Forum: NEA committed to tackling food wastage problem at source

We refer to Vanessa Liu's commentary on food waste (How to make a nation of food lovers value food, Jan 5).

We agree with Ms Liu that businesses might not be managing their food waste because they may not be aware of its true cost. The National Environment Agency's (NEA) food waste minimisation guide books for food retailers, supermarkets and food manufacturers recommend that these businesses conduct waste audits as a first step.

This will help them better understand the amount of food waste generated and the associated costs. This food waste data will also be the most accurate, as any data that NEA can collect will invariably be aggregated with some assumptions and estimations made.

NEA constantly works at collecting more and better data to inform our policies and improve our plans and programmes. Supermarkets are ubiquitous and scattered in precincts all over Singapore, where other sources of food waste are common. Collecting accurate food waste data from supermarkets alone is not straightforward.

However, not having this data should not detract from other measures we can take to minimise food waste, not just for supermarkets but also commercial and industrial premises which also generate large amounts of food waste. Since 2014, NEA has mandated the reporting of waste generated in large premises such as malls and hotels, where a large amount of waste generated is food waste. Under the Resource Sustainability Act, new commercial and industrial establishments that generate large amounts of food waste will be required to include space for on-site food waste treatment facilities when they submit their building plans from this year, while existing establishments are required to segregate their food waste for treatment from 2024 onwards. With this new requirement, we will be able to collect more data on food waste generated and shape future policies if necessary.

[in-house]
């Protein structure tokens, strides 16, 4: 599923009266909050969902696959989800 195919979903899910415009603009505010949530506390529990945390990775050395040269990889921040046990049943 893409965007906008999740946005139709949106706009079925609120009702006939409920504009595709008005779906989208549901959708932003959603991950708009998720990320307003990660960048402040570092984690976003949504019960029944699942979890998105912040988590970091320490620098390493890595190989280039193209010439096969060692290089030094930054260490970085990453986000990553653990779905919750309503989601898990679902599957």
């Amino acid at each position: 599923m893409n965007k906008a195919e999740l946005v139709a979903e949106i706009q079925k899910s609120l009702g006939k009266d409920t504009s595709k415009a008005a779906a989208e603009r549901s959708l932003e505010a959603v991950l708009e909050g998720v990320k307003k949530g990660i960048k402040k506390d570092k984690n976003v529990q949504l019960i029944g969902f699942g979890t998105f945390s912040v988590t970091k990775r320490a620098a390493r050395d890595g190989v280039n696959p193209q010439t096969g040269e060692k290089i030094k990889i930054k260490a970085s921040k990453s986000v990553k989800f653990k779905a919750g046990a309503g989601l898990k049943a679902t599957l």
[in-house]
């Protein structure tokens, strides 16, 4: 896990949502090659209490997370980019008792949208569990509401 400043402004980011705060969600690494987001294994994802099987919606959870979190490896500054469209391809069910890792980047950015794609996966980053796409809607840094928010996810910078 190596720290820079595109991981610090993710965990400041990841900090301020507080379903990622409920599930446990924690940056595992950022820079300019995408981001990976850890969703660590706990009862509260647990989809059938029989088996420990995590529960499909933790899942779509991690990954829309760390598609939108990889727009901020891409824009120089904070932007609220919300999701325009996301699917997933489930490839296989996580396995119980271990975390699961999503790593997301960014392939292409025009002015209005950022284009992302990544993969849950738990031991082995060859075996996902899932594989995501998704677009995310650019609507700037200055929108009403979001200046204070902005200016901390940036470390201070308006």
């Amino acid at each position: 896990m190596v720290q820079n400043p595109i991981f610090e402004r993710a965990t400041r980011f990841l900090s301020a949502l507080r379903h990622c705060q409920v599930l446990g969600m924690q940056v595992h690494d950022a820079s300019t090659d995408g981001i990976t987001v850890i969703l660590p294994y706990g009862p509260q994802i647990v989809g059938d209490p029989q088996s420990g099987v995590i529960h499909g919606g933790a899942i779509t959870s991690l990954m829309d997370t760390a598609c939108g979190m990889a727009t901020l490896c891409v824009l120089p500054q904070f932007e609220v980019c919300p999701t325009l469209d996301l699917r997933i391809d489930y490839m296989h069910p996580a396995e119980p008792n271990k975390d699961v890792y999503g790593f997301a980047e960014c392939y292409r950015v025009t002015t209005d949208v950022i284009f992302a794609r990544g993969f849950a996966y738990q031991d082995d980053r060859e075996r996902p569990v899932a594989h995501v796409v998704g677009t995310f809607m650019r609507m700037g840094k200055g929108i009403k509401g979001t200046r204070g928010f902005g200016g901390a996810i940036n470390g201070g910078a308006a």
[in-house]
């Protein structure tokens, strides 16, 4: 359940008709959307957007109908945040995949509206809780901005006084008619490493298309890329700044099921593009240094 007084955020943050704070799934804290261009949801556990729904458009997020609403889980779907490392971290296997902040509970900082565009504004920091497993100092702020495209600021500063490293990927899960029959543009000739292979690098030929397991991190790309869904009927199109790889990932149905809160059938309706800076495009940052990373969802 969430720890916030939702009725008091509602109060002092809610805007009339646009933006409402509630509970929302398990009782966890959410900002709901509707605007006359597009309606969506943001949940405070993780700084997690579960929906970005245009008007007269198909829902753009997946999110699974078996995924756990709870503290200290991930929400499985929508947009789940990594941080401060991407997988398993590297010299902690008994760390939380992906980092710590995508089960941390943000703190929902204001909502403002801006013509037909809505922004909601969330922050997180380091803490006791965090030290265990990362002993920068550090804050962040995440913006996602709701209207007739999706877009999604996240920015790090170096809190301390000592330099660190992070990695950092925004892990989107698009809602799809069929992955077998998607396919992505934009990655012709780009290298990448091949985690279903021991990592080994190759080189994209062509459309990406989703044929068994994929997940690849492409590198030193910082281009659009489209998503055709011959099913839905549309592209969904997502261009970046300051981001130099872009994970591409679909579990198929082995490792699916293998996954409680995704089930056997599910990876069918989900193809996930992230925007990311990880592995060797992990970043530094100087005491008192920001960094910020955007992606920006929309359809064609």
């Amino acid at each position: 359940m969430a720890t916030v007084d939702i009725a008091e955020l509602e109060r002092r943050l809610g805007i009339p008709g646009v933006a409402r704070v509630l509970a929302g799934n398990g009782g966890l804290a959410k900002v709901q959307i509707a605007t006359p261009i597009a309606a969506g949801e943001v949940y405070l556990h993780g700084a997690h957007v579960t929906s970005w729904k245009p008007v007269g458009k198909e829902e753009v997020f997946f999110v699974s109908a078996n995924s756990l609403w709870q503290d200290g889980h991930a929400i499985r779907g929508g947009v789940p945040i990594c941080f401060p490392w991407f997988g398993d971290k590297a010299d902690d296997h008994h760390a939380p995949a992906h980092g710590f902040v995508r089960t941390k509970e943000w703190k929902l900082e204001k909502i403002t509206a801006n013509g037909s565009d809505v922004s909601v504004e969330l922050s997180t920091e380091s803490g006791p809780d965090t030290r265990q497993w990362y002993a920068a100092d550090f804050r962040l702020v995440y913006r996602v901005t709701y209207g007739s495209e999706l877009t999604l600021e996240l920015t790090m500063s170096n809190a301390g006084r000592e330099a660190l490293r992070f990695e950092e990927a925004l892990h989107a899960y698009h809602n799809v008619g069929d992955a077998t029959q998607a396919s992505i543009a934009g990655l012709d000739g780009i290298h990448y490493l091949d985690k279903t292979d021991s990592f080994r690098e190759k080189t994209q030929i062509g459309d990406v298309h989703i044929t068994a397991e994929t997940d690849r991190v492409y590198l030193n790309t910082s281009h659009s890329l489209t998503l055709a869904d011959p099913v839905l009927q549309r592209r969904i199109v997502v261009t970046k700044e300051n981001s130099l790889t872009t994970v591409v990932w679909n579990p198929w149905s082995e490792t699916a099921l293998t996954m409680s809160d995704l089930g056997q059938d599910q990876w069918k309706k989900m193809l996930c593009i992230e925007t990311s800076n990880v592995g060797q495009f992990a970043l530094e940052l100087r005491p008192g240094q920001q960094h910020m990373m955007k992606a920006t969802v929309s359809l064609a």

Everyone has a role to play to reduce food waste. When food is thrown away, the resources used to grow and deliver the food to us are wasted. As consumers, it is important for us to treasure our food by ordering and buying only what we can finish and practising tips found in NEA's Food Waste Handy Guide.

Desmond Tan

Group Director (Resource and Sustainability Group)

National Environment Agency

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